Palestinian president Mahmoud Abbas said he would continue to push for full United Nations membership after savoring one symbolic victory for his statehood bid, watching his flag fly over the Paris-based United Nations Educational, Scientific and Cultural Organization.
In a moment fraught with symbolism, Palestinian President Mahmoud Abbas stood under a pelting rain watching as his red, black, green and white flag slowly rose for the first time over the headquarters of a United Nations agency.
Abbas was greeted by thunderous applause by foreign dignitaries and journalists, gathered at the Paris headquarters of the United Nations Educational, Scientific and Cultural Organization (UNESCO) to celebrate the agency's latest member. In a push for Mr. Abbas' larger statehood bid, UNESCO's general assembly voted in October to admit Palestine as its 195th member, over strong objections by Israel and the United States.
Israel temporarily froze the transfer of funds to the Palestinian territories. Washington has suspended its funding to the UN agency, arguing only a peace treaty can establish an internationally recognized Palestinian state.
But UNESCO Director General Irina Bokova said she hoped the Palestinian membership would pave the way for peace in the Middle East.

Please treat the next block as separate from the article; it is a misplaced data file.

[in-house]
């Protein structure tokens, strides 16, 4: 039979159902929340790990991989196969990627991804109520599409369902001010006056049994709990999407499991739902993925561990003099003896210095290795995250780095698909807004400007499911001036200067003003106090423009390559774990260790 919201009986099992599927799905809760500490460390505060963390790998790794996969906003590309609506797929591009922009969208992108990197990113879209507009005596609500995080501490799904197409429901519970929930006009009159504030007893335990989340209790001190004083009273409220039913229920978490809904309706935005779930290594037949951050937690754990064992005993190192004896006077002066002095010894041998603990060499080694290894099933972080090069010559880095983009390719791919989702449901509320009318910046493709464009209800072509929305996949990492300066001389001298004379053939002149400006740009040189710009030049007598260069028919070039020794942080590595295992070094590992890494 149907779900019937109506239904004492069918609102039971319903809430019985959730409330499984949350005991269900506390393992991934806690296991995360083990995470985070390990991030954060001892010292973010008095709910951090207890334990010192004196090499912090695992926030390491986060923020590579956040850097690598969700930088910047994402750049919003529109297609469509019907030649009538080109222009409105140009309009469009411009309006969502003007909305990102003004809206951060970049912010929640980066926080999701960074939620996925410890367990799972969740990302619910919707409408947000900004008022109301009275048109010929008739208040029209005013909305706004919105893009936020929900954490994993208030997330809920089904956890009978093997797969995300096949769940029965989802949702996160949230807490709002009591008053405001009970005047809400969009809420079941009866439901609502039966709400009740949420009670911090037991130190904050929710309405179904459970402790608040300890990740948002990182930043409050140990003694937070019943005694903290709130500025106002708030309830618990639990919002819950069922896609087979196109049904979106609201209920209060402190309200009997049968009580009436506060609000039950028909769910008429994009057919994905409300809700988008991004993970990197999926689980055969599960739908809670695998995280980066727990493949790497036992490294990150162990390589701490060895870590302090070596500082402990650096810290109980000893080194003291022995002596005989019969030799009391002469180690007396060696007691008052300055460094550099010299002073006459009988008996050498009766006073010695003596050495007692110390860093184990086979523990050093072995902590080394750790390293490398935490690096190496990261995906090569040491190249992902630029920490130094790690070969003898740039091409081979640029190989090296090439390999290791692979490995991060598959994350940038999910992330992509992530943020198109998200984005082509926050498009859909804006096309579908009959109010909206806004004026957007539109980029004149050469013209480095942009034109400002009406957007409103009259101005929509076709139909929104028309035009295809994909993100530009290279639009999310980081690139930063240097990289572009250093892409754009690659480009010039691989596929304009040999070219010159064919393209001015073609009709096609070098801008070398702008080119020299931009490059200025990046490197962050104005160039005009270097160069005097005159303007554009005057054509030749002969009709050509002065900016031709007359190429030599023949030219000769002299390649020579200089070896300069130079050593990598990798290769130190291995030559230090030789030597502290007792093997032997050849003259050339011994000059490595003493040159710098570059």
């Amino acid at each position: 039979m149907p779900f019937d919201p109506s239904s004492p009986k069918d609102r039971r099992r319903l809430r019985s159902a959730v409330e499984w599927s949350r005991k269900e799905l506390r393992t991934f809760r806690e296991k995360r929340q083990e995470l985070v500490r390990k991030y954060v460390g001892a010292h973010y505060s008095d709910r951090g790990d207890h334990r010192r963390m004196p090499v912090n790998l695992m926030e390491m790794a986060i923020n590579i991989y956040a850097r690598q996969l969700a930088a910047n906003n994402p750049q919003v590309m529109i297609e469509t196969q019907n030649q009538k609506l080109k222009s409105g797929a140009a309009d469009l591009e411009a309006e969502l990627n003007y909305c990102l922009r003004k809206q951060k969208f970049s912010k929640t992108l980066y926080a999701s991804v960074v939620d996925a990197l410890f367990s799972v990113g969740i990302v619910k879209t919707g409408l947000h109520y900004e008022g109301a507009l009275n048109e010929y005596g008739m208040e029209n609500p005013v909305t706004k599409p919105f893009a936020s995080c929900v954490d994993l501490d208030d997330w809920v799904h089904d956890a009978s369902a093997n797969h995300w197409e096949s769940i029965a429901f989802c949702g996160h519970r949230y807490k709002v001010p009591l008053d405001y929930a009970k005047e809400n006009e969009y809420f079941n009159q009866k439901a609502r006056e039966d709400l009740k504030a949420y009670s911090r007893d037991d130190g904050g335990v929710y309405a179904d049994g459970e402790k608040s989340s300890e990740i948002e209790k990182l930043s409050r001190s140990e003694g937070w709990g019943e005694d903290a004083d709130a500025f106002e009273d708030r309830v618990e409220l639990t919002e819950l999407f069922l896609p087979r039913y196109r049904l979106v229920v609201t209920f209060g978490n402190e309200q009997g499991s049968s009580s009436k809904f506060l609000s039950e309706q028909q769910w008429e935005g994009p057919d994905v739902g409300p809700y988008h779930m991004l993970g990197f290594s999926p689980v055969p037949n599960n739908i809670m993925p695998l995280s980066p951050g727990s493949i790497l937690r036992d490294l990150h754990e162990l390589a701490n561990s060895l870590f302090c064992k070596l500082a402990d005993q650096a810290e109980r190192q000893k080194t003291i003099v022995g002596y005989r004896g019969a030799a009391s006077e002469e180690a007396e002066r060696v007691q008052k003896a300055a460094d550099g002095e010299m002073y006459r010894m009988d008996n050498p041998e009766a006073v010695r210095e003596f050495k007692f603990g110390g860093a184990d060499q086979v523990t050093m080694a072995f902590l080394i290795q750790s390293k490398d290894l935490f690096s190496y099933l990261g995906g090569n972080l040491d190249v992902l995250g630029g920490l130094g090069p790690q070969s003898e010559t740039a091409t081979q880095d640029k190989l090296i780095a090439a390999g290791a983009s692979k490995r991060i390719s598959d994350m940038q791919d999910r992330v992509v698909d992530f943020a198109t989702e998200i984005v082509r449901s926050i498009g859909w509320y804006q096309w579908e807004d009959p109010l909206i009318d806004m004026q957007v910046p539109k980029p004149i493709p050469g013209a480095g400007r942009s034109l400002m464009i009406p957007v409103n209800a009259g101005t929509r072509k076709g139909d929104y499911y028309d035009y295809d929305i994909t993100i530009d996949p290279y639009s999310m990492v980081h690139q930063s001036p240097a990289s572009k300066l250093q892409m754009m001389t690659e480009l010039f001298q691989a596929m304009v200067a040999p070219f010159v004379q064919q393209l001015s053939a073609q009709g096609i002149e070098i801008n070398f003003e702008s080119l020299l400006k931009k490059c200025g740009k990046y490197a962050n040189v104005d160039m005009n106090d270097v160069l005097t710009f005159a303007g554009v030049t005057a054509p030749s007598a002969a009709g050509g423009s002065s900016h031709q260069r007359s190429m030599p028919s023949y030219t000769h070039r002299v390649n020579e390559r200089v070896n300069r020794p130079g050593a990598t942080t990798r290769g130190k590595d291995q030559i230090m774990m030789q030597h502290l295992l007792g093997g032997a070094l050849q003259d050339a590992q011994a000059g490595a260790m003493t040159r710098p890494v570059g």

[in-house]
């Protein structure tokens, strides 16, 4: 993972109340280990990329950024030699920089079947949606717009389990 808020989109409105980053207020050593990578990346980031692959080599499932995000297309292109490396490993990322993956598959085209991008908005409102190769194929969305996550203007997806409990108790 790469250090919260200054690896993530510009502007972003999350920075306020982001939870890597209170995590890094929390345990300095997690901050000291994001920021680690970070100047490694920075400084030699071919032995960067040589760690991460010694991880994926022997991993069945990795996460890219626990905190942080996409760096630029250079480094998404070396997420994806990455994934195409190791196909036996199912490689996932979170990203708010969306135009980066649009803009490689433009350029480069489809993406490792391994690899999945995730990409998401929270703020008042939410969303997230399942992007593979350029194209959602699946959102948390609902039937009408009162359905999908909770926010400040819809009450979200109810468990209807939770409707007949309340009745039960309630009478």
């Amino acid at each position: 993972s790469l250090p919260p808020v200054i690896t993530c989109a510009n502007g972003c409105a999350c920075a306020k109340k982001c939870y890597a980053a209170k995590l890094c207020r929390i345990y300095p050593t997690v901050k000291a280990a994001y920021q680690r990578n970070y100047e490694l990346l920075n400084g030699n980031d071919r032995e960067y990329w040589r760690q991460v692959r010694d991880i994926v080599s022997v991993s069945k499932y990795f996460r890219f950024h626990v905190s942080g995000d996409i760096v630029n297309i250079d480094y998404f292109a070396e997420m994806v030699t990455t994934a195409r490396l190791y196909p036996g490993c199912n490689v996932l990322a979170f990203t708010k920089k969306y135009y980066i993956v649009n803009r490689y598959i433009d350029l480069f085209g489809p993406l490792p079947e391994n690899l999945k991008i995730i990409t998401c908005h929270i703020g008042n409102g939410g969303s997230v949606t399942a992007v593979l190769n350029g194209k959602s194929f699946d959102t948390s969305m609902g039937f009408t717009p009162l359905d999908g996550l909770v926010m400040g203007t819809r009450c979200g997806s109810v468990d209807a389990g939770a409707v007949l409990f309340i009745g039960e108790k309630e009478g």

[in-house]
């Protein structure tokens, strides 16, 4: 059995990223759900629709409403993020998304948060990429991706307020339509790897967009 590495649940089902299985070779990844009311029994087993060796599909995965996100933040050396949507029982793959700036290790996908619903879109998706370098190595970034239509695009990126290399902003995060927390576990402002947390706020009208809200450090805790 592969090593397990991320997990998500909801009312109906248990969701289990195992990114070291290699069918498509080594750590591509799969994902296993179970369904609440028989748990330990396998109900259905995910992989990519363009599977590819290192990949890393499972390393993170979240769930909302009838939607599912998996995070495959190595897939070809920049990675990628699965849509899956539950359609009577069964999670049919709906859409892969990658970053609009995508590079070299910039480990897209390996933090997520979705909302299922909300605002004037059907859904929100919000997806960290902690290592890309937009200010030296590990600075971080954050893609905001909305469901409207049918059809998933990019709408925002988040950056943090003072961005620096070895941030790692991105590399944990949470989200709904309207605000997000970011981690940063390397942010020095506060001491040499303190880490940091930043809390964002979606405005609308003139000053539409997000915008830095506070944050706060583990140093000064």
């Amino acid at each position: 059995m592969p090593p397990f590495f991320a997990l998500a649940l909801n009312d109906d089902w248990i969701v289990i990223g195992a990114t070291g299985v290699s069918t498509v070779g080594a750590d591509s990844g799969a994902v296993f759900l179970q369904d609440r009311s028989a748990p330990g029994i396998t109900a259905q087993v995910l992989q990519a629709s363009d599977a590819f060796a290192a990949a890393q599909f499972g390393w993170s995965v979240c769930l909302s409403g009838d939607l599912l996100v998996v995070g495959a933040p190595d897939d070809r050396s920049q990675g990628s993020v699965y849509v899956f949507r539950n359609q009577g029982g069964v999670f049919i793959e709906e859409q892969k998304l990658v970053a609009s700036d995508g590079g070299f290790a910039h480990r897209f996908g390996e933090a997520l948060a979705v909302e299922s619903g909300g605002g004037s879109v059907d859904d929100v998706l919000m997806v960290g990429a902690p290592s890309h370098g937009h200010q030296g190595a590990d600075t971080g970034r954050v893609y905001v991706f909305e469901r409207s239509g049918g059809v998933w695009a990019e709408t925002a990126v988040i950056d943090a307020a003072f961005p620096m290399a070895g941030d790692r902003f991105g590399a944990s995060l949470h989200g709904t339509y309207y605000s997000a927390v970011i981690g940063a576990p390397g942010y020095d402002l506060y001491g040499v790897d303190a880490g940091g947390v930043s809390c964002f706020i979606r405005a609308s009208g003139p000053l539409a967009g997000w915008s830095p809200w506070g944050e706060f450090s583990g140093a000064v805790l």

"This new membership must be a chance for all to join together around shared values and renewed ambitions for peace. In this spirit, Ladies and Gentlemen, I welcome Palestine to UNESCO," said Bokova.
Abbas offered similarly upbeat remarks. Abbas described the day as an important marker in Palestinian history, one he hoped would usher in chances for greater freedom, justice and peace.
At a news conference later, the Palestinian leader said negotiations were continuing for full United Nations membership and to join more than a dozen other international organizations, but offered no time tables. Abbas applied for full UN recognition in September.
Washington contributes nearly a quarter of UNESCO's annual budget, and its funding freeze has left the agency strapped for cash. Among other areas, UNESCO oversees world cultural heritage sites and educational and scientific exchanges.
Abbas also held talks with French President Nicolas Sarkozy, who is pushing for an upgrade of Palestine's UN status to just short of full statehood.